Ambani’s Succession Plan Needs Three Superstars
(Bloomberg Opinion) -- Asia’s richest man has promised to accelerate what he claims will be a “momentous leadership transition” to the next generation. Just how Mukesh Ambani will carve up his $217 billion empire is still under wraps, but one thing is clear: The eagerly anticipated corporate succession will be underpinned by the emergence of at least three superstar businesses, each of which will aim for a very large share of profit in its particular industry.
A clean transfer of wealth is important to the 64-year-old Indian tycoon, who was embroiled in a bitter inheritance dispute with his younger brother after their father died in 2002 without a will. To avoid any such unpleasantness, one idea under consideration is to put the group’s flagship Reliance Industries Ltd. under the control of a trust-like structure, Bloomberg News reported in November. Ambani, along with wife Nita, 59, and their three children — twins Akash and Isha, 30, and their younger sibling Anant, 26 — would be on its board.
Having the family jointly oversee the whole may be a superior option to dividing up the existing oil refining and petrochemicals, telecom and retail assets. That’s because Reliance is currently in the middle of a very expensive switch to clean fuels by investing across the entire value chain of solar, batteries and hydrogen, something that no other traditional energy company has yet attempted. As Sanford C. Bernstein analyst Neil Beveridge puts it, “If Reliance can pull this off, then the value creation and earnings potential will be substantial.”
Cost of capital will hold the key to this ambitious makeover. Just as steady cash flows from refining made it possible for Reliance to incubate India’s leading telecom from scratch, profits from digital businesses and retail may allow the next generation of leaders to replace hydrocarbons — the Ambani family’s traditional source of wealth — with green energy over the next decade.
Mobile internet. Retail. New energy. All three are strong candidates for superstardom, defined by McKinsey & Co. as the top 10% of companies capturing 80% of positive economic profit. Research has shown that the very low interest rates of the past decade have played a role in enabling the rise of these “winner take all” firms. In developed economies like the U.S., the advantage for the market leader became more pronounced as benchmark borrowing costs hit the zero lower bound. Even if the age of ultra-loose financial conditions is now over, Reliance’s balance sheet, which Ambani made free of net debt two years ago, can easily withstand a fresh round of leveraged expansion.
The billionaire’s road to dominance is perhaps the clearest in telecom. An adverse trifecta of high 4G investment, intense price competition and exorbitant claims by the government depressed the return on capital employed in the Indian telecom sector to 3% from 8% five years ago. Expect that drag to lift now as operators raise tariffs, boosting the industry’s annual earnings to more than 1 trillion rupees ($13 billion) by March 2023, a 40% jump in two years, according to Crisil, an affiliate of S&P Global Inc. Given its strategic partnerships, including an $87 Android-based smartphone custom-built for it by Alphabet Inc.’s Google, Reliance’s Jio Platforms Ltd. is in a strong position to benefit from improved pricing and explosive growth in data demand.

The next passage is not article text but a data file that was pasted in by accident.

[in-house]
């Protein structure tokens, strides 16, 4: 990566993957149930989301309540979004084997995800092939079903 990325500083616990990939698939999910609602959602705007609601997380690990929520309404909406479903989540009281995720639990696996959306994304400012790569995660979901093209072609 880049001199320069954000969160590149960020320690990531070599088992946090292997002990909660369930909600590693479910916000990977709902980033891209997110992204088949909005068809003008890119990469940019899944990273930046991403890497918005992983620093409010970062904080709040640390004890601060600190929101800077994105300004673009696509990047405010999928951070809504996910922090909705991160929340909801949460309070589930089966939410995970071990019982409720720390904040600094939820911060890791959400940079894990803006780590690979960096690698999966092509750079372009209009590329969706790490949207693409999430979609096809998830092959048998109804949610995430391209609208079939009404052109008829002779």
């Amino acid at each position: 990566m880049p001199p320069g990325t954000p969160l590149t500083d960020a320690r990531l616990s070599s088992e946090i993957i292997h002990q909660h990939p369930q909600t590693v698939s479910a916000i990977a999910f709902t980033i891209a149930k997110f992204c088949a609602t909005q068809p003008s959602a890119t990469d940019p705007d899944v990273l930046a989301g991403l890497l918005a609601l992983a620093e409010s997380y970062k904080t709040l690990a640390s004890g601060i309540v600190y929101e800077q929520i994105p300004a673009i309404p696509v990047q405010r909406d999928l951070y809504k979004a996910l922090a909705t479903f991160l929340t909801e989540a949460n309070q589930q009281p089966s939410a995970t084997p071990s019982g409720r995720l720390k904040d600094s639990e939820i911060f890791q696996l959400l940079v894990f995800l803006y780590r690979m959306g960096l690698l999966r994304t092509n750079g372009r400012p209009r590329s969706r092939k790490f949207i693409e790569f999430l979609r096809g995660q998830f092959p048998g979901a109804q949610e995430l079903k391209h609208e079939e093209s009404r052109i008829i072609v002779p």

Retail, however, may prove a harder nut to crack. Reliance is stitching up an alliance of neighborhood shops, which will take orders via the popular WhatsApp chat service owned by Meta Platforms Inc. (formerly known as Facebook Inc.). But the crux of Ambani’s plan to dominate Indian commerce was to buy the assets of Future Retail Ltd., a debt-laden Indian retailer flirting with bankruptcy. Its 16 million square feet of store space would have tagged on nicely to Reliance’s own 37 million square feet. However, Amazon.com Inc., which lent rescue funds to Future’s founder on the condition that the stores won’t be sold to Reliance, is going all out to block the acquisition using legal proceedings.
If in retail the competition is going to be largely from Amazon, in new energy, Ambani will go head to head with rival Indian tycoon Gautam Adani, who wants to be the world’s largest renewables producer by 2030 and has vowed to invest $70 billion to realize that ambition. Ambani has made a more immediate commitment of $10 billion over three years, but has already demonstrated the seriousness of his intention with six deals in the clean energy space in as many months.
No large corporate succession is without risks. With superstars, the biggest threat is of a drastic reordering of the relationship between the state and successful private firms. But the risk of such a Chinese-style shock is low in India. With some luck, the next generation of the Ambani family is going to inherit not one or two but at least three well-oiled wealth machines. And hopefully no ownership disputes.
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Andy Mukherjee is a Bloomberg Opinion columnist covering industrial companies and financial services. He previously was a columnist for Reuters Breakingviews. He has also worked for the Straits Times, ET NOW and Bloomberg News.
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